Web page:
"The Empress Josephine's opal, called the Burning of Troy, from the innumerable red flames blazing on its surface, was considered to be the finest stone of modern times, but its present owner is unknown." ~Excerpt from The British Quarterly Review, 1878.
"In the Museum of Vienna is an opal of extraordinary size and beauty, for which Lira 50,000 has been refused." ~The next sentence in The British Quarterly Review, 1878.
"The largest opal in the world reposes in the Imperial Cabinet in Vienna. It is uncut, of 3,000 carats, and was found in the Czerwenitza Mines of Hungary, where the finest opals come from." ~Excerpt from The Mentor, 1917
"The Empress Eugenie was one of those who had a dread of the opals' evil influence. Perhaps she connected with it the ill-fate of another Bonaparte Empress, Josephine, who owned the most wonderful opal of her time. So brilliant were its fires that it was called The Burning of Troy." ~Excerpt from the same article in The Mentor, 1917, two paragraphs later.
Both accounts represent topical discussions of opals in general, and both reference the opal on display in Vienna and The Burning of Troy opal as if they are completely separate. Note that the one writer refers to the opal on display in Vienna as a 3,000-carat opal, whereas the Burning of Troy is (fairly) well documented as (at least believed to be) a 700-carat stone. Note also that the the dates line up sufficiently to draw a reasonable conclusion that the two stones might be the same stone, though there is a huge discrepancy in the size of the stones in question. So far, this researcher has been unable to discern whether these stones truly are one and the same, or whether a writer (or more than one writer) made a huge leap and merged two opals into one; something which is so easy to do when piecing together fragments of history to make a whole. Own a piece of fine opal jewelry and start your own legend. *Some accounts claim 50,000 lira were offered. It is hard to know which is the correct amount.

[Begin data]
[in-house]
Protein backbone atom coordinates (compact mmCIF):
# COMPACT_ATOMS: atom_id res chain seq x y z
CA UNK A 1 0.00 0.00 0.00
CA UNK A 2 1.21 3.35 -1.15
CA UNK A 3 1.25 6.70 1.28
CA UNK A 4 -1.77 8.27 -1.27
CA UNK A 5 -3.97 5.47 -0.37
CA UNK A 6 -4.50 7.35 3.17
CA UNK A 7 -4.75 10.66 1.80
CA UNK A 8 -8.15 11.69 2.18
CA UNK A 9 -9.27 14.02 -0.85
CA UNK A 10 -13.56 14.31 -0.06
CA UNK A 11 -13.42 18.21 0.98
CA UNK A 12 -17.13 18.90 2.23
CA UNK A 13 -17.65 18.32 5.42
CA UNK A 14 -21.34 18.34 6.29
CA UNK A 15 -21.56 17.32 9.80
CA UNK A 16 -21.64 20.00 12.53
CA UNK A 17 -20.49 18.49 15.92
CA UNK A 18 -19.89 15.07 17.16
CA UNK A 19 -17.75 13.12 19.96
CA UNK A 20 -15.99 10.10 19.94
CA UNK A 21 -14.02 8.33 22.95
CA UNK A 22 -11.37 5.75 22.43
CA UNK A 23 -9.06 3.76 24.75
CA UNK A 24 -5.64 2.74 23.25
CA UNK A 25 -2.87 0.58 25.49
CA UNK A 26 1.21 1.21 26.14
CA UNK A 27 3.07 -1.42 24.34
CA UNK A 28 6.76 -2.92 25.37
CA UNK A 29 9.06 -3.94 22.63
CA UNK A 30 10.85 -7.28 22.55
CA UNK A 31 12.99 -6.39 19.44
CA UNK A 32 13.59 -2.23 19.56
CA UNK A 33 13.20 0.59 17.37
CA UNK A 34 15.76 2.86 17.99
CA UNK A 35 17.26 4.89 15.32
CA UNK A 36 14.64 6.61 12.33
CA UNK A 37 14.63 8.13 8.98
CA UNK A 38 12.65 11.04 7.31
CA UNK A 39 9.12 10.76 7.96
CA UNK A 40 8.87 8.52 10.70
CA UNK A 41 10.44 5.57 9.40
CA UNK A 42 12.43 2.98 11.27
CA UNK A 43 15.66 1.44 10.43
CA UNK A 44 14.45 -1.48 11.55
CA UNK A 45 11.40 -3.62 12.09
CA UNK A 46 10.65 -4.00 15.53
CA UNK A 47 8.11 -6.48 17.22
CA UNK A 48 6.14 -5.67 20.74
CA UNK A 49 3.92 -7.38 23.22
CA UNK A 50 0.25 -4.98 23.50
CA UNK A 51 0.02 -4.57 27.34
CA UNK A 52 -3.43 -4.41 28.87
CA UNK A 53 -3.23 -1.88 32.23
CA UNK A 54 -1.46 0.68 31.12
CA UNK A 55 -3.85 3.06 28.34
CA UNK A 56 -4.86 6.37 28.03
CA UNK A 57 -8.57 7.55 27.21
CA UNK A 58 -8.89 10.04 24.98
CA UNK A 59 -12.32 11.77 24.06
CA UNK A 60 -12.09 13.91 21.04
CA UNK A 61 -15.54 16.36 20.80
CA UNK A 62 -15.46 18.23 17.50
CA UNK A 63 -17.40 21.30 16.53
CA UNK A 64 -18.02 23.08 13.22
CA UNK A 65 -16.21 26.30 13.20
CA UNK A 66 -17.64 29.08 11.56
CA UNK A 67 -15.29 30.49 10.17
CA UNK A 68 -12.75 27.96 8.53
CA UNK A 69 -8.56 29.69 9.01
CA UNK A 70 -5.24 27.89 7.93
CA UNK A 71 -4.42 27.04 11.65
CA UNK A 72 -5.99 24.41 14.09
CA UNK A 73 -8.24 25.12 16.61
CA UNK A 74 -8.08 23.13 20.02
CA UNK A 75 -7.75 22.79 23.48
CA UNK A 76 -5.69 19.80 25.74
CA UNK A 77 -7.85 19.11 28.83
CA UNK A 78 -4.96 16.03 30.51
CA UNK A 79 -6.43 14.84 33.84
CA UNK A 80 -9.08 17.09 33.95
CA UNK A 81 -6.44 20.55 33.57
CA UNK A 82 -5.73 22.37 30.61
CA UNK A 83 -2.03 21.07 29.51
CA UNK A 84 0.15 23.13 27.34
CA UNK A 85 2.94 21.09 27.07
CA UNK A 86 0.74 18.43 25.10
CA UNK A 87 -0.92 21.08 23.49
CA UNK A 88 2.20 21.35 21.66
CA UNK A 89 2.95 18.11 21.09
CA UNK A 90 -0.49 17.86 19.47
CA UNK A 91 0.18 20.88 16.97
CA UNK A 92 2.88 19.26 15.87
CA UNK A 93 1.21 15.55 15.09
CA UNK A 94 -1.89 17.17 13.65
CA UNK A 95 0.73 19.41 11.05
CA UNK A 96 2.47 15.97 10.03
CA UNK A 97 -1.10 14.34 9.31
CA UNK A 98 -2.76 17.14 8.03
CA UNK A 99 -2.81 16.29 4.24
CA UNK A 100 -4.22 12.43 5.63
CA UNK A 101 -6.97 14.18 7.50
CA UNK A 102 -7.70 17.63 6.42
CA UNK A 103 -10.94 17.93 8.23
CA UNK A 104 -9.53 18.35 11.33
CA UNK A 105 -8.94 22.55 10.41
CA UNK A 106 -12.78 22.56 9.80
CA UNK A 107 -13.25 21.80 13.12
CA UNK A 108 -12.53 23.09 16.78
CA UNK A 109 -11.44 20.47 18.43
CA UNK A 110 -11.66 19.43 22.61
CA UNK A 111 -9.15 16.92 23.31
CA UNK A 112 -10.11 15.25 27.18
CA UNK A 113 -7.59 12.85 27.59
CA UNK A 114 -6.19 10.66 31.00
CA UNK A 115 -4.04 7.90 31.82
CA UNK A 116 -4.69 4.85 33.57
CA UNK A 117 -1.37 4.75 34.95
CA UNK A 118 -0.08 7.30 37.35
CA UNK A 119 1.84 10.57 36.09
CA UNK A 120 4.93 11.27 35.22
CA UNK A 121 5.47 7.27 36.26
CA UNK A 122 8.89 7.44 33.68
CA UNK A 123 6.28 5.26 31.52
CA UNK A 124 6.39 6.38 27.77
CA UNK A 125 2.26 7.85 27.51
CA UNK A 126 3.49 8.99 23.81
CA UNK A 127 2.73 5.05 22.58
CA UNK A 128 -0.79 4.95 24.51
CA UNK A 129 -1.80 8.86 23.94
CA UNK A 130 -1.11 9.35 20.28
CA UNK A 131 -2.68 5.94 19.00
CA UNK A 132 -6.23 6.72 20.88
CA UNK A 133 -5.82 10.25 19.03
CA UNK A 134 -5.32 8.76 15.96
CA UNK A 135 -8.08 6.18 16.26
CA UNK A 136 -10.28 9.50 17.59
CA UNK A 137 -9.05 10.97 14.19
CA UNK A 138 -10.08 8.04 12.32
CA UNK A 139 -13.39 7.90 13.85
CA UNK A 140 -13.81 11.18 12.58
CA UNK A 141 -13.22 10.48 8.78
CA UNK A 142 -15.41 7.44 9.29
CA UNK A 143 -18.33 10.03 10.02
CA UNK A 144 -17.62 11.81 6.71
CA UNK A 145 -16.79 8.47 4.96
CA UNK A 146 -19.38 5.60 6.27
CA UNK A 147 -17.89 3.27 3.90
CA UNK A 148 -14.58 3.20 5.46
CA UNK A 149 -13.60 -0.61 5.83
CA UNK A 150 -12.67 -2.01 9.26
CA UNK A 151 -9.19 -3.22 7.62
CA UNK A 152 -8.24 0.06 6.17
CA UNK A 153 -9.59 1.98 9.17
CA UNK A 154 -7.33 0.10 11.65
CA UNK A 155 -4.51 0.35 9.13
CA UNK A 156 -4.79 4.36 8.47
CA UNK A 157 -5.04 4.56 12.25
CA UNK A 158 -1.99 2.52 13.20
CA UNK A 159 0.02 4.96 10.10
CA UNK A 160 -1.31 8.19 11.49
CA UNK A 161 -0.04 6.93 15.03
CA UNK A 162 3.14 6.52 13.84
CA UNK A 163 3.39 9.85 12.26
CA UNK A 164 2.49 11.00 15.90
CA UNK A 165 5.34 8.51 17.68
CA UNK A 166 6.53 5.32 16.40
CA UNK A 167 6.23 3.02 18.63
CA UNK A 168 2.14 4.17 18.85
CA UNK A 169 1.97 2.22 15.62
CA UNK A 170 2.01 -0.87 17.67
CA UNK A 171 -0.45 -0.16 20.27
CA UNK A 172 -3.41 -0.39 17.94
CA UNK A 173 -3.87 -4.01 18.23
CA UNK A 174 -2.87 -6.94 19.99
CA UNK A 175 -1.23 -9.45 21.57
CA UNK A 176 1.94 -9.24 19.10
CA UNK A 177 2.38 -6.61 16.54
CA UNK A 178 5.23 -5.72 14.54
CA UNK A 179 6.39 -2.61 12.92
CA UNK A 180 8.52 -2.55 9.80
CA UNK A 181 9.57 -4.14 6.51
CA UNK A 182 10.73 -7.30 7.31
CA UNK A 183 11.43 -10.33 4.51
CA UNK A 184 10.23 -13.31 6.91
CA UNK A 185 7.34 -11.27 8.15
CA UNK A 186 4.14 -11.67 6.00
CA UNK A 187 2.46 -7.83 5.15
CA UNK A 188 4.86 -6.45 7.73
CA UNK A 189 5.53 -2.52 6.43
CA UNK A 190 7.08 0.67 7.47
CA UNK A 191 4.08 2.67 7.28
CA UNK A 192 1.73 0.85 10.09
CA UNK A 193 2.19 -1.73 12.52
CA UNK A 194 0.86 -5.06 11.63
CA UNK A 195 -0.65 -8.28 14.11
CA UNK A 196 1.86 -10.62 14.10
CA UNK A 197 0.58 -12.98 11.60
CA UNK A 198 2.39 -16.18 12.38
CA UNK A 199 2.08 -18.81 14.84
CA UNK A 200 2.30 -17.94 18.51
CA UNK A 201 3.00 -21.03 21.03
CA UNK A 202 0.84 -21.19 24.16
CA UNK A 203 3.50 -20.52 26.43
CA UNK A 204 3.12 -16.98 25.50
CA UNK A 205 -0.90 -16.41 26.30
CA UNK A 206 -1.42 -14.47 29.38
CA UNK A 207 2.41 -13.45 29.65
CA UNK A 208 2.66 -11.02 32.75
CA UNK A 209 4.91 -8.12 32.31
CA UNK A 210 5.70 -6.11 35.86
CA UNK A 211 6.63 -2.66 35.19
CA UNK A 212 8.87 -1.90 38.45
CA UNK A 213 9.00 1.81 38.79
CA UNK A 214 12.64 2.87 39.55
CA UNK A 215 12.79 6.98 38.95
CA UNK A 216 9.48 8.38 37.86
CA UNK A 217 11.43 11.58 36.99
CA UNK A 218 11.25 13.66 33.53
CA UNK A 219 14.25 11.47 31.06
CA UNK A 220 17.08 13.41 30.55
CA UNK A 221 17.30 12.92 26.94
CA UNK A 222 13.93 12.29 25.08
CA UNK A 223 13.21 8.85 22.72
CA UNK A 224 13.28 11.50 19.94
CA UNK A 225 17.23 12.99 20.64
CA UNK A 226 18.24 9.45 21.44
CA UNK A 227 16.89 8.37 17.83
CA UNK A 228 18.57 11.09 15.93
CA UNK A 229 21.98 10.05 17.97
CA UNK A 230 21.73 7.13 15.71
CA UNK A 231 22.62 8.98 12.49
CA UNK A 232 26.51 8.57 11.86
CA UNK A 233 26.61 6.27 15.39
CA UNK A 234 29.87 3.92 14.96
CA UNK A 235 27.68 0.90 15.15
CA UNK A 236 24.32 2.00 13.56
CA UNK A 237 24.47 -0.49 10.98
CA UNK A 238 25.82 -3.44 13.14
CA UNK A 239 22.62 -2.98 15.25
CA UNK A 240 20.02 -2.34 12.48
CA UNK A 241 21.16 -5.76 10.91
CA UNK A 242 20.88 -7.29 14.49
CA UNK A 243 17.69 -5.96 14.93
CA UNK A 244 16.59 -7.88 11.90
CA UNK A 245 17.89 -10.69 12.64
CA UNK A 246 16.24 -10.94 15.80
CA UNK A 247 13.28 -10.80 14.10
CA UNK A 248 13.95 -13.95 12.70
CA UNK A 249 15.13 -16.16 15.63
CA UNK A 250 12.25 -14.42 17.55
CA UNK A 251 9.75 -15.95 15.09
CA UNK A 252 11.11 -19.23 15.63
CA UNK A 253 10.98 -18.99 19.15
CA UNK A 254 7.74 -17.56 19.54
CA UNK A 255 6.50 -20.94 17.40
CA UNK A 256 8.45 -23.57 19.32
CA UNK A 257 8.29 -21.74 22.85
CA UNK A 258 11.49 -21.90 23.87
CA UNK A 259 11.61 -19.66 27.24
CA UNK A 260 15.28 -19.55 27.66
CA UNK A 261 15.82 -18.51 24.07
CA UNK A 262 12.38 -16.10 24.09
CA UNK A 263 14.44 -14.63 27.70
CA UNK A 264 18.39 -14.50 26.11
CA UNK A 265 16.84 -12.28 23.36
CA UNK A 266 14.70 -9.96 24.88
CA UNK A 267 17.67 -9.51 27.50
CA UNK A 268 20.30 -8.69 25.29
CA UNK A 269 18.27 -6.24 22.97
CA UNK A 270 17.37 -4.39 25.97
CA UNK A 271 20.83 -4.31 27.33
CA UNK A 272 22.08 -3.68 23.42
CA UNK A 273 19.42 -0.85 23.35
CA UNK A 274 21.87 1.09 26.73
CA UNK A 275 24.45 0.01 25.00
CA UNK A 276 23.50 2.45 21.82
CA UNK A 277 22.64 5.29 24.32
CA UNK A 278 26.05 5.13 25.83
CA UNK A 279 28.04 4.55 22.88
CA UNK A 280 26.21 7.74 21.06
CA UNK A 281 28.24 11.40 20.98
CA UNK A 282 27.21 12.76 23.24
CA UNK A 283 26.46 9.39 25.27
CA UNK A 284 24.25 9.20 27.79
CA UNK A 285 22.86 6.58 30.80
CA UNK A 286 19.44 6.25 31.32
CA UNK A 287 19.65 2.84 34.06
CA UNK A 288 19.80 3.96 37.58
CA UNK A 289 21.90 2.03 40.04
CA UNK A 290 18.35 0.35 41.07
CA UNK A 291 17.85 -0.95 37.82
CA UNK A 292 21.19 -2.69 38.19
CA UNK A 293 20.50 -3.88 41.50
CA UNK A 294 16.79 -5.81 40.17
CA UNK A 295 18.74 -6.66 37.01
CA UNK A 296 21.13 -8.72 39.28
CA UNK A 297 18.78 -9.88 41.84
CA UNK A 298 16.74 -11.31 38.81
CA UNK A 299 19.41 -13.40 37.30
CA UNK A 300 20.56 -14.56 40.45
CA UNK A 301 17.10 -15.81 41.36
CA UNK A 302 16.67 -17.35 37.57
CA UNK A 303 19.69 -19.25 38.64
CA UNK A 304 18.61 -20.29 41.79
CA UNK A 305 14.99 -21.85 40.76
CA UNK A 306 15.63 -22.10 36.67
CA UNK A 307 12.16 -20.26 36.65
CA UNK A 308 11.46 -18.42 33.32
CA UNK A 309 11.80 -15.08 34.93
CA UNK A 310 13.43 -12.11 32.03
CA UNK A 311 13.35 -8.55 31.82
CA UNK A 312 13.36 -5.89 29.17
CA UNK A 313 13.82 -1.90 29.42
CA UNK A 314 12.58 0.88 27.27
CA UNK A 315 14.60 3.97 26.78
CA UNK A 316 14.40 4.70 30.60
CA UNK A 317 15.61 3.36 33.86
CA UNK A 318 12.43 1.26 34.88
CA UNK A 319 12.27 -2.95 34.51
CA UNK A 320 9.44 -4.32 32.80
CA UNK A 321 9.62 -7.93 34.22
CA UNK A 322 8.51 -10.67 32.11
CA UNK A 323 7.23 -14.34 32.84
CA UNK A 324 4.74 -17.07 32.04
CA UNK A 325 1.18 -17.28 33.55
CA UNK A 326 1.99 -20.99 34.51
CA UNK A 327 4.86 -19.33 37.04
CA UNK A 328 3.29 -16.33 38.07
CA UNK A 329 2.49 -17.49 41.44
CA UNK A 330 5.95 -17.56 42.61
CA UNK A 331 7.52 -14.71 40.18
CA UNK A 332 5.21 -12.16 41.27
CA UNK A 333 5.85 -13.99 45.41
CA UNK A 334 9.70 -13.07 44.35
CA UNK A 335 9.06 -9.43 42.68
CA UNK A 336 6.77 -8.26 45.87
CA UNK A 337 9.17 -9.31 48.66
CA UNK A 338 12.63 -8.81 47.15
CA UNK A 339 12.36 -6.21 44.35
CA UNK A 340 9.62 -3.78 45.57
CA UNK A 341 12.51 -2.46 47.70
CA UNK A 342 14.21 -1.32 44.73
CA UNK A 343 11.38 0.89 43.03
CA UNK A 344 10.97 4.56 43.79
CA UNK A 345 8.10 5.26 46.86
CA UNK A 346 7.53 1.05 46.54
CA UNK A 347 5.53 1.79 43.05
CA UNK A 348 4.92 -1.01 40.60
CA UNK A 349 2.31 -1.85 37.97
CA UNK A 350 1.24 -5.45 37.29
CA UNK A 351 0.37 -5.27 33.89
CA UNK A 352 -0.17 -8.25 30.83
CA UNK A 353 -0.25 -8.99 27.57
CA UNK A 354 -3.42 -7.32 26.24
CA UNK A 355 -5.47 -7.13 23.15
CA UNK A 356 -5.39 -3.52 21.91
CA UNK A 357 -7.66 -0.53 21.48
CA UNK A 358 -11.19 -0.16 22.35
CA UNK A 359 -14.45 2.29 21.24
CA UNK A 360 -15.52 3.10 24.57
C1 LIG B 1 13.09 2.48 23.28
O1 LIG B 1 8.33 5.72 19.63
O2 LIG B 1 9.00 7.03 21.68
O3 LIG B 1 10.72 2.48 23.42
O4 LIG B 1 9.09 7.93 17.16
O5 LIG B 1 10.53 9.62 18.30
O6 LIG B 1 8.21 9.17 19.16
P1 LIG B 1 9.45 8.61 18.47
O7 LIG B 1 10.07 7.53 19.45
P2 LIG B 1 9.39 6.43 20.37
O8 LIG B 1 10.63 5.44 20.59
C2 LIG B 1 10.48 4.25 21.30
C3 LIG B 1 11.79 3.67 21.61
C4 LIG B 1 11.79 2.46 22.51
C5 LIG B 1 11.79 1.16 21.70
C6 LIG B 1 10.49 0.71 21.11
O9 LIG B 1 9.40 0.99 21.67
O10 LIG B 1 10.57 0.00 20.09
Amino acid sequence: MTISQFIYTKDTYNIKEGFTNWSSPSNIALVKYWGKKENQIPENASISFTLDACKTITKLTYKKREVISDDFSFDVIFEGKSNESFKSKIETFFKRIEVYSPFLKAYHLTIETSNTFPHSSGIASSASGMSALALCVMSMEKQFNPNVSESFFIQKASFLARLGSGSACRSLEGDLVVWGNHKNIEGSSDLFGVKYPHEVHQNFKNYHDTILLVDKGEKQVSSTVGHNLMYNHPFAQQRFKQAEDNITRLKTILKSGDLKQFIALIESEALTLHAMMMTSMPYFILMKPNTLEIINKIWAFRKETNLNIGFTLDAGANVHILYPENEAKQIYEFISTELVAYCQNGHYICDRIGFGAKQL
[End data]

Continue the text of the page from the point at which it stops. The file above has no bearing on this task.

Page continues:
Friday, April 5, 2013

Formation of Amethyst

Amethysts are a variation of quartz crystal, chemical name silicon dioxide (SiO2). Though the earth is home to an ample supply of quartz in various colors, amethysts remain one of the most prized in the family and Amethyst Jewelry is a staple in most collections. In Firefly Guide to Gems, Cally Oldershaw affirms that amethyst “sets the standard for all other purple gemstones.”

As with all quartz, amethyst finds its origins in the oozing liquid roiling at the center of the earth. Unlike other precious gemstones, quartz does not require a great amount of heat or pressure to form. In fact, it comes forth during the rising and cooling process of magma, when the resulting alluvial flows fill veins and gas cavities nearer to the surface of the earth. These highly pressurized hydrothermal solutions consist mostly of extremely hot water mixed with sulfides, silica, and other minerals.


 Anytime silica combines with oxygen, silicon dioxide forms. The abundance of both silica and oxygen in these hydrothermal solutions explains why quartz is so abundant in the earth and why it is found in all types of rocks. When the siliceous brews includes uranium, the resulting purple crystals are what geologists call amethyst.


 In its soluble form, silicon dioxide either flows swiftly into a cavity or drips slowly layer upon layer atop itself. If the flow of this aqueous liquid surges into cavities or veins, the quartz hardens and form as druse. Amethyst is most often found in geodes or veins in this druse form. However, if it drips slowly into layers, amethyst will grow hexagonally from its base, forming the crystal stalactites jewelers and collectors covet.

1. Oldershaw, Cally. Firefly Guide to Gems (Canada: Firefly Books Ltd, 2003), 154-155.
2. The Quartz Page. "Amethyst." Last modified November 13, 2011.
3. Aldrich, Kate. "How Are Amethyst Geodes Formed?" eHow. Accessed May 15, 2012.
4. Martin, Patricia Jean. "The magic of Rocks and Stones: Amethyst." Controverscial. Accessed May 15, 2012.